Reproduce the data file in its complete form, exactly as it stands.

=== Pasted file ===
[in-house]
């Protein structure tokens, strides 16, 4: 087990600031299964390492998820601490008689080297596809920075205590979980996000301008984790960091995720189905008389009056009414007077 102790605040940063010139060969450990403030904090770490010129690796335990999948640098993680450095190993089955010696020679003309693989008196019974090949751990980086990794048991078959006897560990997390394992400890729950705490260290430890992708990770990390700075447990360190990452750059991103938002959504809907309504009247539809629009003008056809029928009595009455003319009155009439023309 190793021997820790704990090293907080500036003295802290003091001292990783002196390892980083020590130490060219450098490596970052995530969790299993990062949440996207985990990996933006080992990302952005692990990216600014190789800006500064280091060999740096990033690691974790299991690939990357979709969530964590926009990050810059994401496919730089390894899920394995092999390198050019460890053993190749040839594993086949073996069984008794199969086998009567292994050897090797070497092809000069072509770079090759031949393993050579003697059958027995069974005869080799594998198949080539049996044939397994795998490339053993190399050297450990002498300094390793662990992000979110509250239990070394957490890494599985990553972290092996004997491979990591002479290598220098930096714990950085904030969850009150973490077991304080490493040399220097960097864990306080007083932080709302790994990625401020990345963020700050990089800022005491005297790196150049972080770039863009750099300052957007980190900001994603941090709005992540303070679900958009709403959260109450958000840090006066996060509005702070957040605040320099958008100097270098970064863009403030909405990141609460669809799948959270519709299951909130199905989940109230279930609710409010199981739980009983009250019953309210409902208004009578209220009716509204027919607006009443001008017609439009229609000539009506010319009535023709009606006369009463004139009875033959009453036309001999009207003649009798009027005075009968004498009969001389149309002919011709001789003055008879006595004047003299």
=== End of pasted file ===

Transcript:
[in-house]
């Protein structure tokens, strides 16, 4: 087990600031299964390492998820601490008689080297596809920075205590979980996000301008984790960091995720189905008389009056009414007077 102790605040940063010139060969450990403030904090770490010129690796335990999948640098993680450095190993089955010696020679003309693989008196019974090949751990980086990794048991078959006897560990997390394992400890729950705490260290430890992708990770990390700075447990360190990452750059991103938002959504809907309504009247539809629009003008056809029928009595009455003319009155009439023309 190793021997820790704990090293907080500036003295802290003091001292990783002196390892980083020590130490060219450098490596970052995530969790299993990062949440996207985990990996933006080992990302952005692990990216600014190789800006500064280091060999740096990033690691974790299991690939990357979709969530964590926009990050810059994401496919730089390894899920394995092999390198050019460890053993190749040839594993086949073996069984008794199969086998009567292994050897090797070497092809000069072509770079090759031949393993050579003697059958027995069974005869080799594998198949080539049996044939397994795998490339053993190399050297450990002498300094390793662990992000979110509250239990070394957490890494599985990553972290092996004997491979990591002479290598220098930096714990950085904030969850009150973490077991304080490493040399220097960097864990306080007083932080709302790994990625401020990345963020700050990089800022005491005297790196150049972080770039863009750099300052957007980190900001994603941090709005992540303070679900958009709403959260109450958000840090006066996060509005702070957040605040320099958008100097270098970064863009403030909405990141609460669809799948959270519709299951909130199905989940109230279930609710409010199981739980009983009250019953309210409902208004009578209220009716509204027919607006009443001008017609439009229609000539009506010319009535023709009606006369009463004139009875033959009453036309001999009207003649009798009027005075009968004498009969001389149309002919011709001789003055008879006595004047003299």